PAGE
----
• In addition, it is preferable that the refractive index difference between the porous polymer film and the slippery liquid is 0.3 or less in the water-slidable/oil-slidable film. In addition, it is preferable that the average transmittance of the light with the wavelength of 400 to 700 nm is 80% or higher in the water-slidable/oil-slidable film.
  • The production method of the water-slidable/oil-slidable film of the present invention is characterized by comprising:
  • a step of mixing and stirring a polymer and a pore-forming agent that does not dissolve the polymer with a volatile organic solvent that can dissolve both the polymer and the pore-forming agent,
  • a step of forming a coating film by applying the mixture obtained in the preceding step on the surface of an article, and vaporizing the volatile organic solvent,
  • a step of forming a porous polymer film by contacting the coating film obtained in the preceding step with an organic solvent allowing that can dissolve the pore-forming agent without dissolving the polymer, to remove the pore-forming agent,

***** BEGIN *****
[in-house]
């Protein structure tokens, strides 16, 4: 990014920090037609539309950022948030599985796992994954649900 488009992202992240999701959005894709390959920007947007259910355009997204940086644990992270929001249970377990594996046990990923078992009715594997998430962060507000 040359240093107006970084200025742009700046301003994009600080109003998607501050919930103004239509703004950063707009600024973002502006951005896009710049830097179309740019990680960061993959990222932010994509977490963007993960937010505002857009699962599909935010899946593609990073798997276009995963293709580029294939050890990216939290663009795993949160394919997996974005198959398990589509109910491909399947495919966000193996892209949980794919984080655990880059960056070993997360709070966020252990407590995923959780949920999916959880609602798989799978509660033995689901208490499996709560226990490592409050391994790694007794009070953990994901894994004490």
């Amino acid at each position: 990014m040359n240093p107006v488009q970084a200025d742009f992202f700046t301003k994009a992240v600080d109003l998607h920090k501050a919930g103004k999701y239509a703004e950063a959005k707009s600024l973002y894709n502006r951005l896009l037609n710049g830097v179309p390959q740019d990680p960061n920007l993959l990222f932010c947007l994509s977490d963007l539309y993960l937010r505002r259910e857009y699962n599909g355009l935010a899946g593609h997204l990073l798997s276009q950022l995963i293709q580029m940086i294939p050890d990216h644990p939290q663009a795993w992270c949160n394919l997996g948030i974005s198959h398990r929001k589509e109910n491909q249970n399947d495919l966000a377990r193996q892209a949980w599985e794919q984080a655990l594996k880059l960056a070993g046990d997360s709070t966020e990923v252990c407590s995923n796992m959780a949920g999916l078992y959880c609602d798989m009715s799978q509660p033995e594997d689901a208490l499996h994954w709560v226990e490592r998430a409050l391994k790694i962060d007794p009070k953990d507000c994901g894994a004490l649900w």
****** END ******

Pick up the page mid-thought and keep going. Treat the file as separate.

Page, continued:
• a step of infusing a slippery liquid inside the pores of the porous polymer film obtained in the preceding step.
  • In the production method of the water-slidable/oil-slidable film, it is preferable that the mixing ratio (mass ratio) of the polymer to the pore-forming agent is 1:1.5 to 1:5.
  • In addition, it is preferable that the polymer is a fluorine-based resin or silicone resin in the production method of the water-slidable/oil-slidable film. Furthermore, it is preferable that the polymer is polyvinylidene fluoride or copolymers thereof. In addition, it is preferable that the polymer is soluble in acetone and insoluble in ethanol in the production method of the water-slidable/oil-slidable film.
  • In addition, it is preferable that the pore-forming agent is an ethanol-soluble low-molecular-weight solvent in the production method of the water-slidable/oil-slidable film. Furthermore, it is preferable that the pore-forming agent is phthalic acid or derivatives thereof.
  • In addition, it is preferable that the volatile organic solvent is an organic solvent with a boiling point of 100° C. or lower in the production method of the water-slidable/oil-slidable film. Furthermore, it is preferable that the volatile organic solvent is acetone.